A natural monopoly occurs in an industry where LRAC falls over a wide range of output levels such that there may be room only for one supplier to fully exploit all of the internal economies of scale, reach the minimum efficient scale and therefore achieve productive efficiency.
The major utilities such as gas, electricity and water are often put forward as examples of industries with strong "natural tendencies" towards being a natural monopoly in part because of the huge fixed costs of building and maintaining nationwide networks** of cables and pipes. In fact we can make an important distinction between the supply and distribution of services such as gas and electricity. The retail market for the supply of gas and electricity to homes and businesses is also fully competitive. However, the businesses which transport gas and electricity to the final consumer are closer to being natural monopolies. The industry regulator Ofgem regulates these companies through price controls and monitoring of quality of service.
The natural monopoly through the exploitation of economies of scale can in theory undercut any actual or potential rivals purely on the grounds of cost. If the monopolist loses market share (for example by the competition authorities acting to split up an existing monopoly) there is the risk that smaller-scale suppliers will produce at higher average total cost which would represent a waste of scarce resources. Forcing such a company to price at marginal cost would also inflict inevitable losses and threaten the long term financial viability of the supplier.
Natural Monopoly
Natural Monopoly

natural monopoly

A natural monopoly exists when there is great scope for economies of scale to be exploited over a very large range of output. Indeed the scale of production that achieves productive efficiency may be a high percentage of the total market demand for the product in the industry.

external image natural_monopoly1.gif

Natural monopolies tend to be associated with industries where there is a high ratio of fixed to variable costs. For example, the fixed costs of establishing a national distribution network for a product might be enormous, but the marginal (variable) cost of supplying extra units of output may be very small. In this case, the average total cost will continue to decline as the scale of production increase, because fixed (or overhead) costs are being spread over higher and higher levels of output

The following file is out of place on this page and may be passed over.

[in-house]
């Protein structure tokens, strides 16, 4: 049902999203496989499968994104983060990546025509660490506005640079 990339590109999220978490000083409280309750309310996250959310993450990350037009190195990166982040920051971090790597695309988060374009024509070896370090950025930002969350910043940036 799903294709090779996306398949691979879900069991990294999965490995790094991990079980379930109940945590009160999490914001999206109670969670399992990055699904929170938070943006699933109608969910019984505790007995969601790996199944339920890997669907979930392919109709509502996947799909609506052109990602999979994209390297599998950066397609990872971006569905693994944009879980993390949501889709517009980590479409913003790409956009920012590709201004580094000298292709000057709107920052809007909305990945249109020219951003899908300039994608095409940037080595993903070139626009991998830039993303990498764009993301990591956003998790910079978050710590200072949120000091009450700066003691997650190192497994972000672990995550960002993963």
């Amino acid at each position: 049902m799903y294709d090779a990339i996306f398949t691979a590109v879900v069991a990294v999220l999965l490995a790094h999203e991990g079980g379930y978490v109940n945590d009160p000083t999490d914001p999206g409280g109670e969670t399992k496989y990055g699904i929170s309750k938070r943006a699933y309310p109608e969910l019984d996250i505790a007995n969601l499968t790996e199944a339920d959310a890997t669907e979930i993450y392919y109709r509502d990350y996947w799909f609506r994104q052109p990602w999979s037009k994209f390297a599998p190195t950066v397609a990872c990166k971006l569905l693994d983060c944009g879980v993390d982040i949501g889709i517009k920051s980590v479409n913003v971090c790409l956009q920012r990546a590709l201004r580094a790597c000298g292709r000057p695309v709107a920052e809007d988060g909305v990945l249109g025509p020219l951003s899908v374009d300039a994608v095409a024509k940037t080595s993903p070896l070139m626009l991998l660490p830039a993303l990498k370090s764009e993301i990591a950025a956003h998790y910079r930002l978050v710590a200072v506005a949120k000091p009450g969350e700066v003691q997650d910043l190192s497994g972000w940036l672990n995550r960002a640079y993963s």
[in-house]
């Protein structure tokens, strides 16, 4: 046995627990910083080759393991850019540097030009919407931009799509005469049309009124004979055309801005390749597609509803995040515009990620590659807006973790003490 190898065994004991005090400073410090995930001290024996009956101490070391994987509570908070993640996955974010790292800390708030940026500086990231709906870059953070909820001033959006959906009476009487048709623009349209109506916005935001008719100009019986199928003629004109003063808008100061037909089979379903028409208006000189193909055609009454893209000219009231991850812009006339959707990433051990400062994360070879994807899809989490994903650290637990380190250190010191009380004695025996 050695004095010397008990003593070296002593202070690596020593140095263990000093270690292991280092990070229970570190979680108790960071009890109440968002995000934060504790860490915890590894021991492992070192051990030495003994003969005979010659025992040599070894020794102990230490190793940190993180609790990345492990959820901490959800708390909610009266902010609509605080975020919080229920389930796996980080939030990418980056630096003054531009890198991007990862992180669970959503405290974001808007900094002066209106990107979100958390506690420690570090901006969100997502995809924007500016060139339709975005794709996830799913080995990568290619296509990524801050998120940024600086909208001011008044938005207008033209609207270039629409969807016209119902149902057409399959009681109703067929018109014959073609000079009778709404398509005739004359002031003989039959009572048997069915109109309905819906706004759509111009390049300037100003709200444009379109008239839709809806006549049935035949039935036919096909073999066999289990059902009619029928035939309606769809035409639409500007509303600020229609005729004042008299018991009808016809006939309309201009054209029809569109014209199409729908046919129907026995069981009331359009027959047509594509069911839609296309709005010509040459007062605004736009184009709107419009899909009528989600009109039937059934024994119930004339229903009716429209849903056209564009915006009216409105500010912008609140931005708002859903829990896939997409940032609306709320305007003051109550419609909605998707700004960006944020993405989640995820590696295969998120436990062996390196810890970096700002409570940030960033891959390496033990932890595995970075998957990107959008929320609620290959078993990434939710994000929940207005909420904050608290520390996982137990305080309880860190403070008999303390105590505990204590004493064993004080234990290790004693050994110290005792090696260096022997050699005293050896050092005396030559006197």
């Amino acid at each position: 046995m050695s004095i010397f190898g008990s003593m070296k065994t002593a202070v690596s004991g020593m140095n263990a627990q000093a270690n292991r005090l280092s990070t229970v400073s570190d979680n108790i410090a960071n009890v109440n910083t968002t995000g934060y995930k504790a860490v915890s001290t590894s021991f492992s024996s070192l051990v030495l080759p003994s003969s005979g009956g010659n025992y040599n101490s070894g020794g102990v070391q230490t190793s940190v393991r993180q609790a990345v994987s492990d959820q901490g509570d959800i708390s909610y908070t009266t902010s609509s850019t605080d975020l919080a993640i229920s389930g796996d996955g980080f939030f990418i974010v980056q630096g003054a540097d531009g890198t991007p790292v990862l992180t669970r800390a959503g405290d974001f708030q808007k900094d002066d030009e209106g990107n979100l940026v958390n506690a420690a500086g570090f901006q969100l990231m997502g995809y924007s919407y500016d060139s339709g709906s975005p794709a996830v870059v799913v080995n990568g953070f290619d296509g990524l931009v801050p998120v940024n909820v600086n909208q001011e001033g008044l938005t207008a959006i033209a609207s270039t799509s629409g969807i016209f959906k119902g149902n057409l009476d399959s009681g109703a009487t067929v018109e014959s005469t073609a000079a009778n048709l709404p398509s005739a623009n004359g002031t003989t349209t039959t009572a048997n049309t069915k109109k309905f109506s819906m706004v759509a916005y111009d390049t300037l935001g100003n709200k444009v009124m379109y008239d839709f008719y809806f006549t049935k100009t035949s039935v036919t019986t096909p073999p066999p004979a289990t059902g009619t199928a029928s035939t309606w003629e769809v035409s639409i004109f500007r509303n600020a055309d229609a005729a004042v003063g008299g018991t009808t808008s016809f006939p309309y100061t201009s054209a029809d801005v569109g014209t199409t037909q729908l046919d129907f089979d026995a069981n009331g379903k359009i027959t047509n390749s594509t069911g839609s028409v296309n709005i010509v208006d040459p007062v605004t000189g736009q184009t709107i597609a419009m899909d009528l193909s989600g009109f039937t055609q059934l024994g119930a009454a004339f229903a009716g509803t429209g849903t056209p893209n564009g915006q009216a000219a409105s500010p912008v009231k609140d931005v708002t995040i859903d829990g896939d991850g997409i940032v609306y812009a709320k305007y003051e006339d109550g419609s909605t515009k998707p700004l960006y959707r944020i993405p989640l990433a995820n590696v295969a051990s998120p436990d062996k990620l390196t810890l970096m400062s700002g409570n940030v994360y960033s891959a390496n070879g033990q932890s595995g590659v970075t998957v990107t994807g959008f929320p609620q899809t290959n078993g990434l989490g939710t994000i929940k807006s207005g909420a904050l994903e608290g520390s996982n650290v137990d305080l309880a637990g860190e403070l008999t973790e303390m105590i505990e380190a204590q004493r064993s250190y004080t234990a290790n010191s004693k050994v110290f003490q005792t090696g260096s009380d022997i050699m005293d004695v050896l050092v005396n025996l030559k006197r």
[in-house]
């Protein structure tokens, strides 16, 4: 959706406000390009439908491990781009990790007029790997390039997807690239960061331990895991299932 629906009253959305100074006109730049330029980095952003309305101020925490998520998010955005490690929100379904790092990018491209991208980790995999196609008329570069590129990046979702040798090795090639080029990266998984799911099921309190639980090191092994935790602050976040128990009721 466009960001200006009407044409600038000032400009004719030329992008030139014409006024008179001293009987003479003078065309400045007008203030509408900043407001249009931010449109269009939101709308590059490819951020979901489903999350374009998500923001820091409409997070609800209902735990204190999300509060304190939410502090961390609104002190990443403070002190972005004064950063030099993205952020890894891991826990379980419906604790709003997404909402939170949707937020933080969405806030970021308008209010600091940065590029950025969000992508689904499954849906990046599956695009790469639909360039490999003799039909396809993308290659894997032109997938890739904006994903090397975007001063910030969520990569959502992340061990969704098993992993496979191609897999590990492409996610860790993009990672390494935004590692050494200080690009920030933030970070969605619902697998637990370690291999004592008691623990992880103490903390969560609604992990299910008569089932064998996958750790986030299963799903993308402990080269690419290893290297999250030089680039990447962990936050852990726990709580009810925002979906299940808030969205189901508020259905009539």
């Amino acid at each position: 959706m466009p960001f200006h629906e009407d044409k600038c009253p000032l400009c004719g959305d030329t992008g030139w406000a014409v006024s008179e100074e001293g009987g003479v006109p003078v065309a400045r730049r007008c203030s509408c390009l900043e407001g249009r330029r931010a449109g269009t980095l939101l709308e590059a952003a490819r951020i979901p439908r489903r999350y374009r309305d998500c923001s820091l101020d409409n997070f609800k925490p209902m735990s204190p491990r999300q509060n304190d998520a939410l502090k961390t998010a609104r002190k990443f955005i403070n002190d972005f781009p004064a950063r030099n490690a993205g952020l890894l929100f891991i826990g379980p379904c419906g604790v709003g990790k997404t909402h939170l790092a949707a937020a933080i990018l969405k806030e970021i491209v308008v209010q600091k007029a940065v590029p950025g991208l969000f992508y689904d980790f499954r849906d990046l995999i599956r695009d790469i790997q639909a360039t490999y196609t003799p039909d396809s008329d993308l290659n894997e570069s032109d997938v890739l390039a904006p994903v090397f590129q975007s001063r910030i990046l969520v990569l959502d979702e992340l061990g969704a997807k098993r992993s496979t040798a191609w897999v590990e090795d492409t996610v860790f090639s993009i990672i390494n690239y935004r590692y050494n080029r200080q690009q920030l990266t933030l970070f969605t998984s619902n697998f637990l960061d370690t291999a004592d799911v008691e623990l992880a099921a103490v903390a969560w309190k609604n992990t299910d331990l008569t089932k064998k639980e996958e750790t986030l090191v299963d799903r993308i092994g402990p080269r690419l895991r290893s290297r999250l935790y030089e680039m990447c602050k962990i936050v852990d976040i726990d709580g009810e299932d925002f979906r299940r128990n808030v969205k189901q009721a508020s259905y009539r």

The telecommunications industry has in the past been considered to be a natural monopoly. Like railways and water provision, the existence of several companies supplying the same area would result in an inefficient multiplication of cables, transformers, pipelines etc. However the perception of what constitutes a natural monopoly is now changing - in part because of the impact of new technology in reducing traditional barriers to entry within markets.
In the case of the telecommunications industry in the UK, British Telecom has faced increasing levels of competition from new telecommunications service providers during the 1990s - not least the rapid expansion of mobile and cable services. This has led to a change in the role of the industry regulator (OFTEL). Its main role now is not necessarily the introduction of even more competition into the telecommunications industry - but a policing role to ensure fair competition between service providers.
In the United States, the debate continues to rage over whether Microsoft can be considered a natural monopoly!

A "natural monopoly" is defined in economics as an industry where the fixed cost of the capital goods is so high that it is not profitable for a second firm to enter and compete. There is a "natural" reason for this industry being a monopoly, namely that the economies of scale require one, rather than several, firms. Small-scale ownership would be less efficient.
Natural monopolies are typically utilities such as water, electricity, and natural gas. It would be very costly to build a second set of water and sewerage pipes in a city. Water and gas delivery service has a high fixed cost and a low variable cost. Electricity is now being deregulated, so the generators of electric power can now compete. But the infrastructure, the wires that carry the electricity, usually remain a natural monopoly, and the various companies send their electricity through the same grid.
To prevent utilities from exploiting their monopolies with high prices, they are regulated by government. Typically, they are allowed a fixed percentage of profit above cost. But this type of regulation can lead to inefficient high costs, since the monopoly is guaranteed a profit. Economists call this a "lazy monopoly." To get around this problem, some municipalities and government districts own the local utility and provide the service at cost. Another way to handle the natural monopoly is to periodically put the delivery service up for bidding, with the lowest cost firm getting the contract.

Equality and Equity

Equality is when people are treated equally and have the same outcome.

Equity means justice or fairness. This may require differential treatmrnt to gain a more equal outcome. Equity is also concerned with equality of opportunity.

Horizontal equity requires equals are treated equally eg people in the same income group should be taxed at the same rate.

Vertical equity requires unequal treatment of unequals to promote greater fairness eg higher income groups taxed at higher rates.